So nothing too crazy for once, but still straight to the point, important and a good example of the knowledge present in the book. And they even break this rule a few times on the example code, with valid reasons, which is a even nicer way of putting forwards rules/recommandations 😉

A quick side note: the authors didn’t explain the difference between mock, stub and fake. I guess it was obvious for them but it wasn’t for me (as a non native english speaker on top I guess) when I started looking at TDD and I read The Well Grounded Java Developer to find a nice overview which I gladly quote here as a reminder/note to the reader (and me):

  • dummy – An object that is passed around but never used. Typically used to fulfill the parameter list of a method.
  • Stub – An object that always returns the same canned response. May also hold some dummy state.
  • Fake – An actual working implementation (not of production quality or configuration) that can replace the real implementation.
  • Mock – An object that represents a series of expectations and provides canned responses.

And, in reference to the blog opening this post, Test Double, another quote from The Well Grounded Java Developer, which itself is a quote from xUnit Test Patterns:

A Test Double (think Stunt Double) is the generic term for any kind of pretend object used in place of a real object for testing purposes.

Am I having fun? A little bit yes, and furthermore it’s a nice occasion to tell The Well Grounded Java Developer was also a sweet book.

Simple test naming for the win 🙂

In my various workplaces, we tried different test naming patterns but it always felt a bit wrong. Old JUnit 3 asked for testFoo(), JUnit 4 just asks for #Test so you’re basically free. At a workshop Jean Laurent Morlhon suggested xxShouldYyyWhenZzz, for example createFooShouldReturnNullWhenCalledWithoutBar, or even if I remember correctly the same with underscores, ie create_foo_should_return_null_when_called_without_bar. We tried the first one. The latter, with underscores between names, seemed too verbose. Yet, even without the underscores, this should/when business is verbose as well, becoming unwanted repetition for the reader.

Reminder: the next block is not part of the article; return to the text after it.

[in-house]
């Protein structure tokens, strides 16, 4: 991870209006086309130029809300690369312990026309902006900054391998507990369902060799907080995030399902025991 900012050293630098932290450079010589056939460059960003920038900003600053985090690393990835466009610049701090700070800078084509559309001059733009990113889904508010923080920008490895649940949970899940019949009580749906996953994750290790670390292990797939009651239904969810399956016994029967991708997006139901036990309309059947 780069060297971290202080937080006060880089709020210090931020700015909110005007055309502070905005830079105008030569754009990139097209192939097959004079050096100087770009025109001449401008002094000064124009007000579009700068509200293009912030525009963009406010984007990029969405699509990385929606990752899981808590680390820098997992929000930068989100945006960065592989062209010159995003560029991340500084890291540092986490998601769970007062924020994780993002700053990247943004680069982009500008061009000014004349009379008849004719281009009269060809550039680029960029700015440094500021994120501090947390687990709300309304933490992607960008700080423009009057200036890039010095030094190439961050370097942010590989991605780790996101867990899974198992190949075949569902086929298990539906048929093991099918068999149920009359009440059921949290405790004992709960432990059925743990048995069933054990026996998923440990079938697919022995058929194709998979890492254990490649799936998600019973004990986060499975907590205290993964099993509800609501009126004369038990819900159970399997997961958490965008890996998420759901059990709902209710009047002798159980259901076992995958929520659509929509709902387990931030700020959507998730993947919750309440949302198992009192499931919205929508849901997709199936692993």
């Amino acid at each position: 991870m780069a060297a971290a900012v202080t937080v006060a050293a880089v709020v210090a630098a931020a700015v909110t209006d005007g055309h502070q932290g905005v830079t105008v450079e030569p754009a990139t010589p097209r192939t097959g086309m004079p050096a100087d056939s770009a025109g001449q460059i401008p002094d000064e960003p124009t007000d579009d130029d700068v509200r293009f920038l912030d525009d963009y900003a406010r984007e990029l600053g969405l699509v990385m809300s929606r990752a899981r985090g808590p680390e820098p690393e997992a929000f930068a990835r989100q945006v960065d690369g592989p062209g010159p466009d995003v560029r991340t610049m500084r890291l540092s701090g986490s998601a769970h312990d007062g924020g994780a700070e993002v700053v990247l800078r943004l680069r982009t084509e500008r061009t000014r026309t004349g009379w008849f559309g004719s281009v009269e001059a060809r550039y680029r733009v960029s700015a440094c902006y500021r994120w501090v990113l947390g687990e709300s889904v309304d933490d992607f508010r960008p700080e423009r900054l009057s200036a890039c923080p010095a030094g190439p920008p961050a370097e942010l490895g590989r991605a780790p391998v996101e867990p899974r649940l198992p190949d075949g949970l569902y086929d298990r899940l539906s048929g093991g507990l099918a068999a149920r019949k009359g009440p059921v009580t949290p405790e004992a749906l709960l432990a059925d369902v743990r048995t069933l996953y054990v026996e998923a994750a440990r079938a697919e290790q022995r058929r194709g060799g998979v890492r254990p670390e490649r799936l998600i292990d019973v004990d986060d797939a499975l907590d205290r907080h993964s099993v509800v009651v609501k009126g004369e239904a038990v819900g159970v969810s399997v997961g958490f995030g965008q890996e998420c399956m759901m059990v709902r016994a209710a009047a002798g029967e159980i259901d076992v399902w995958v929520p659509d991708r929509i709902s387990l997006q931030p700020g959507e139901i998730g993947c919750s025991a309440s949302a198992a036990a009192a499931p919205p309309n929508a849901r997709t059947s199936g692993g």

So, what did Steve Freeman and Nat Pryce suggest? Well, something close to « just describe the f****g functionality ».

For example: createsNullFooWhenBarIsNull. And then, they suggest the use of TestDox (coming as a plugin in IntelliJ) to display the functionalities. With the previous example and a test class named FooFactoryTest, it then returns FooFactory creates null foo when bar is null.

You got your functionalities list for free and it guides your readability like hell. No more mandatory ceremony for each test, just the functionality, no more no less, in a readable form. On top, if your functionalities list starts to grow too much, that’s easy to spot. Well, I didn’t use this extensively yet, but for once I’m convinced by the naming pattern. Let see how it’ll work out IRL.

Just one complaint by the way: the authors don’t really explain how they split end to end, integration, unit and acceptance tests. I guess it was shown somehow in the « real life code example » but it didn’t connect with my brain. Or maybe I missed it on the way. Dunno, and I don’t have a proper view on how I would organize all these nice tests, which turned out to be numerous. On top of that I guess I would love to have acceptance tests somehow apart, in order to recognize them easily. Well, something to ponder then (and check again on the book I guess).

Constructing Complex Test Data

They wrote as well a full chapter on « Constructing Complex Test Data ». I don’t know about you, but us, working in healthcare, we did struggle a few times with complex test data. How to best reuse it, how to share it and so forth.

The authors put forward a nice builder pattern, show casing the common pitfalls and their solutions (immutability wins as usual;)), which in the end kind of nicely close the topic of complex data. At least it did really ring a bell and I’ll use it for sure at work.

And plenty of other goodies

Well, I highlighted a few good points, but the book is basically full of them, so, well, go read it! I won’t spoil anymore, I guess you got the point: I really liked the book and I’m looking forward to applying it (and reading it again).

That’s all folks !

Side note: if ever any one is crazy enough to read all of such lengthy post, I would love to know it, so drop a small comment ^^

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  1. mars 19, 2014 à 8:50

    nice! thanks for sharing.